Neanderthals are the closest relatives of modern humans. Therefore comparisons with them may provide fascinating insights into what makes present-day humans unique, for example with regard to brain development. The neocortex, the largest part of the outer layer of the brain, is unique to mammals and is important for many cognitive abilities. This expanded dramatically during human evolution in the ancestral species to both Neanderthals and modern humans, resulting in brains of similar size to both Neanderthals and modern humans. However, almost nothing is known about how modern human and Neanderthal brains may have differed in terms of their development and function.
Researchers from the Max Planck Institute of Molecular Cell Biology and Genetics (MPI-CBG) in Dresden and the Max Planck Institute for Evolutionary Anthropology (MPI-EVA) in Leipzig have now discovered neural stem cells—the cells from which the developing neurons of the neocortex derive. Modern humans spend more time preparing their chromosomes for division than Neanderthals. This results in fewer errors when chromosomes are distributed among daughter cells in modern humans than in Neanderthals or chimpanzees, and may have consequences for how Brain develops and works. This study shows cellular differences in brain development between modern humans and Neanderthals.
Neanderthals and Denisovans, the ancestors of modern humans, are about one hundred . separated amino acids, the building blocks of proteins in cells and tissues, changed in modern humans and spread to almost all modern humans. The biological significance of these changes is largely unknown. However, six of those amino acid changes occurred in three proteins that play an important role in the delivery of chromosomes, carriers of genetic information, to two daughter cells during cell division.
The influence of modern human forms on the development of the brain
To investigate the importance of these six changes to neocortex development, scientists first introduced modern human forms into mice. Mice are similar to Neanderthals in those six amino acid positions, so these changes made them a model for the developing modern human brain. Study lead author Felipe Mora-Bermudez described the discovery: “We found that three modern human amino acids in two proteins cause a long metaphase, a stage where chromosomes are produced. cell divisionand this results in fewer errors when the chromosomes are distributed daughter cells Of neural stem cellsLike modern humans.” To test whether the Neanderthal set of amino acids had the opposite effect, the researchers then introduced ancestral amino acids into the human brain — miniature organ-like structures that can be grown from human stem cells into the cell. Culture dishes in the laboratory and mimic aspects of early human brain development. “In this case, metaphase shortened and we found more chromosome distribution errors.” According to Mora-Bermudez, this shows that those three modern human amino Acid changes in proteins known as KIF18a and KNL1 are responsible for fewer chromosome distribution mistakes seen in modern humans than in Neanderthal models and chimpanzees. He adds that “mismatches in chromosome number usually occur.” Not a good idea. CellsAs can be seen in disorders such as trisomy and cancer.”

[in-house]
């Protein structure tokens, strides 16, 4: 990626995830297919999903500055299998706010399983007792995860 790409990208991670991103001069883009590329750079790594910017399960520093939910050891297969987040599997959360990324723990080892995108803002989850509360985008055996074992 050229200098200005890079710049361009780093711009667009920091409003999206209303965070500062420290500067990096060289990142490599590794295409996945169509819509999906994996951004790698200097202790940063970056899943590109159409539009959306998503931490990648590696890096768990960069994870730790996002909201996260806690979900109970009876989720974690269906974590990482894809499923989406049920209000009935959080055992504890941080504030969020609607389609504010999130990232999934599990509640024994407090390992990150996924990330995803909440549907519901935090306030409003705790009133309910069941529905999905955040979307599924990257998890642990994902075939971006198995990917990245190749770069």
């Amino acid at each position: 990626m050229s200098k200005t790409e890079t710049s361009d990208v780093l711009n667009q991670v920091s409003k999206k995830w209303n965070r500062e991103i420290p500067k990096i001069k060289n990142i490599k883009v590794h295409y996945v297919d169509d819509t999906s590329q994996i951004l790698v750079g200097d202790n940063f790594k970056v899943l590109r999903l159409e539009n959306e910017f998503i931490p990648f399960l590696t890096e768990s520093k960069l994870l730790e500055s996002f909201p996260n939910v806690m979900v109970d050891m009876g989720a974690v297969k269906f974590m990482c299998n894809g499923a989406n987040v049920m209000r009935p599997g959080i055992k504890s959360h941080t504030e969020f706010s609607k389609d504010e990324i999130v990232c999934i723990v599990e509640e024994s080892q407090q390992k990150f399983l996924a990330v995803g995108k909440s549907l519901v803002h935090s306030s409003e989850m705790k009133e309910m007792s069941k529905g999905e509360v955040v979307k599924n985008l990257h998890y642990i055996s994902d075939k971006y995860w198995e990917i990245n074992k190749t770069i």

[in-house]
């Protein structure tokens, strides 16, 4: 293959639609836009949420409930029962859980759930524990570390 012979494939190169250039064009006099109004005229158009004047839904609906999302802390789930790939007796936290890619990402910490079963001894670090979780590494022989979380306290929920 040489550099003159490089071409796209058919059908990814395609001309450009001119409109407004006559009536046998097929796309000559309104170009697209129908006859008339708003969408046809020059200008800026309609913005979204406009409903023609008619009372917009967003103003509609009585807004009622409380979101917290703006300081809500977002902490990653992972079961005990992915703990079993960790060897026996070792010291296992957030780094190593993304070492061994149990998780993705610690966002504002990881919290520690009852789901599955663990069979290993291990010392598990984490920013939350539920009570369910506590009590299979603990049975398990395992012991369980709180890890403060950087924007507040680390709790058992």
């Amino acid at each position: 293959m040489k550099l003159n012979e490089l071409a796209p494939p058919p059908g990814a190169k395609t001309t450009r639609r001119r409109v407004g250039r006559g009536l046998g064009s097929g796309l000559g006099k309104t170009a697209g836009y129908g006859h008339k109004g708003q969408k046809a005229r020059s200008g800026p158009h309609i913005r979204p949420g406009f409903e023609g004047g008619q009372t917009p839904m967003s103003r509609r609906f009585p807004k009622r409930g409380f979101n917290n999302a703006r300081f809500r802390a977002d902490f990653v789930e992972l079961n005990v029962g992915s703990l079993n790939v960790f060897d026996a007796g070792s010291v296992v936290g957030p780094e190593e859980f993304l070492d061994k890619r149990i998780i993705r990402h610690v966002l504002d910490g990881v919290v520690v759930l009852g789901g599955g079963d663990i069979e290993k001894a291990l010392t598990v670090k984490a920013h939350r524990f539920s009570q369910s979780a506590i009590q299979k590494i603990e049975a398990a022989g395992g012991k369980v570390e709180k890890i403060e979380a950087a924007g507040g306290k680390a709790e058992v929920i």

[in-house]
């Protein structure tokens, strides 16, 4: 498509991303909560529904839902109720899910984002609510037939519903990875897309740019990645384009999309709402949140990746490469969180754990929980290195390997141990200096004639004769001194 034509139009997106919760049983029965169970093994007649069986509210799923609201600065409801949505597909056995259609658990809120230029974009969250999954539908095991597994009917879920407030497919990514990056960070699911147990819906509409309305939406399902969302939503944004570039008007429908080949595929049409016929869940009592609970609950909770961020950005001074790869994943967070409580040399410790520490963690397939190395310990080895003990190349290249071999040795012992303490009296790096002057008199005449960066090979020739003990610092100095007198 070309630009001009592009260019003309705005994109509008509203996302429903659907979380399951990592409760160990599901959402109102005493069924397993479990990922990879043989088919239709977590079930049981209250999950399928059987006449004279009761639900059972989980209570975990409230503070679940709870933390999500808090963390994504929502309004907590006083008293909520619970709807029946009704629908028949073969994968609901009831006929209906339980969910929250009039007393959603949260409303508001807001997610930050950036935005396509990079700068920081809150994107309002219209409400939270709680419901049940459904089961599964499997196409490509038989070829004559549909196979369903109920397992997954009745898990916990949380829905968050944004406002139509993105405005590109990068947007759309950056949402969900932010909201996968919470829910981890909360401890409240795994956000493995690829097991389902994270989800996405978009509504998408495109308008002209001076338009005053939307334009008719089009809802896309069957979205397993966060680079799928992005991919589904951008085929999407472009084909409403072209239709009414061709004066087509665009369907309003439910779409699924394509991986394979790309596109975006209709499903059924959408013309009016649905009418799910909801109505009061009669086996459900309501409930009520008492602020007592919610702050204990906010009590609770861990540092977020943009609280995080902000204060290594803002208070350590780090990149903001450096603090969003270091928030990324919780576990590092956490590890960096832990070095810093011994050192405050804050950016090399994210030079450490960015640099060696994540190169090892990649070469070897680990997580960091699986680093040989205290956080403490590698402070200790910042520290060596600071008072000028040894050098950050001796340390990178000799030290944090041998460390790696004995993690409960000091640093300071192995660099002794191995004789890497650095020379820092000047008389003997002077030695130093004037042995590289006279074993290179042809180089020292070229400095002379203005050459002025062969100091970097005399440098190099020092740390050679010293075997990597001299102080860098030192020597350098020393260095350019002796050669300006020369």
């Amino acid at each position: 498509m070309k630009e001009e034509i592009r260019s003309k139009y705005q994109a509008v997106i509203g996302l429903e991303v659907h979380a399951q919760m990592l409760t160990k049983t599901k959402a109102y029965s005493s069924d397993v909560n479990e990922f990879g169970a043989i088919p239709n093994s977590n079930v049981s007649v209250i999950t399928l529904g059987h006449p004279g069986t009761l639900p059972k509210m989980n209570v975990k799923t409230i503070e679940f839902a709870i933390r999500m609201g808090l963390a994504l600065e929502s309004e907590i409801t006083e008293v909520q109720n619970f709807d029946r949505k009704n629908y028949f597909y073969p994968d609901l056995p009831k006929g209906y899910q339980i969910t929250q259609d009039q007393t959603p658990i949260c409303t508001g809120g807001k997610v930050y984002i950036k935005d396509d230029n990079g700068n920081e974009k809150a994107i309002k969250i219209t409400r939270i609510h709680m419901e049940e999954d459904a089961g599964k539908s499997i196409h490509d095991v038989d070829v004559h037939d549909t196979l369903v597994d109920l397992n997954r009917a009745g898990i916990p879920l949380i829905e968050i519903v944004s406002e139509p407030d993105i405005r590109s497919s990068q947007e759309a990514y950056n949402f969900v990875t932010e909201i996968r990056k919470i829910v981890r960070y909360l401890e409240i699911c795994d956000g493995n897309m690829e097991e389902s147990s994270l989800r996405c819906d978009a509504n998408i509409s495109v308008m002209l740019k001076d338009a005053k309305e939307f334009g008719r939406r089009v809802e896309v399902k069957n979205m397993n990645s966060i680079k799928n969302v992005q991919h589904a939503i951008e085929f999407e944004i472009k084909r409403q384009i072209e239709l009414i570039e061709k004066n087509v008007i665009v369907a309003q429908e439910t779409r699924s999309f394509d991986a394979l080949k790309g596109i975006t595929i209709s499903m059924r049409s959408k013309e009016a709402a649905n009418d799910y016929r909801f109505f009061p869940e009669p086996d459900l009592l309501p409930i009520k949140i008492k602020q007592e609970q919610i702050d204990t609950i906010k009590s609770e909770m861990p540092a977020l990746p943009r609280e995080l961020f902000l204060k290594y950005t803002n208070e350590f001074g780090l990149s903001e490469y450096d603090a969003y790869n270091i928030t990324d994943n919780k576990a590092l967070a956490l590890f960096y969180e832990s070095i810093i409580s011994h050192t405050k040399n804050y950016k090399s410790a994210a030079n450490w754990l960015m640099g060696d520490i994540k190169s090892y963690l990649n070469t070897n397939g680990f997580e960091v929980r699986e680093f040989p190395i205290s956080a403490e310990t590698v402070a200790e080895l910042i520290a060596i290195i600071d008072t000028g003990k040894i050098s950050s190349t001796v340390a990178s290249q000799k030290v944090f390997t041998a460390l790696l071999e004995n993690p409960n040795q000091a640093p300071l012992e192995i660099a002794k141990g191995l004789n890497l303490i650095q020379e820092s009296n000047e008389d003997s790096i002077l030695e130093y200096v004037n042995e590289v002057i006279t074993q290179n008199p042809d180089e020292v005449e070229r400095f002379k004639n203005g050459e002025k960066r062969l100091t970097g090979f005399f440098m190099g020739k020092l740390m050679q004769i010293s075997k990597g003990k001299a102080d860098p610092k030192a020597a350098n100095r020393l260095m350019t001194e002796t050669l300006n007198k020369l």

“Our study implies that some aspects of the development and function of the modern human brain may be independent of brain size because Neanderthals and modern humans have similarly sized brains. The findings also suggest that brain function in Neanderthals may stem from chromosomal errors. may be more affected. modern mansays Weiland Hutner, who co-supervised the study. Svante Pabo, who also co-supervised the study, adds that “future studies are needed to examine whether the decreased error rate affects modern Or not. human Symptoms related to brain function.”
Felipe Mora-Bermudez et al, Prolonged metaphase and fewer chromosome segregation errors in modern humans compared to Neanderthal brain development, science progress (2022). DOI: 10.1126/sciadv.abn7702, www.science.org/doi/10.1126/sciadv.abn7702
Max Planck Society
Citation: Taking your time makes a difference: Brain development differs between Neanderthals and modern humans (2022, July 29) 30 Jul 2022 https://phys.org/news/2022-07-difference-brain-differs Retrieved from -neanderthals-mod.html
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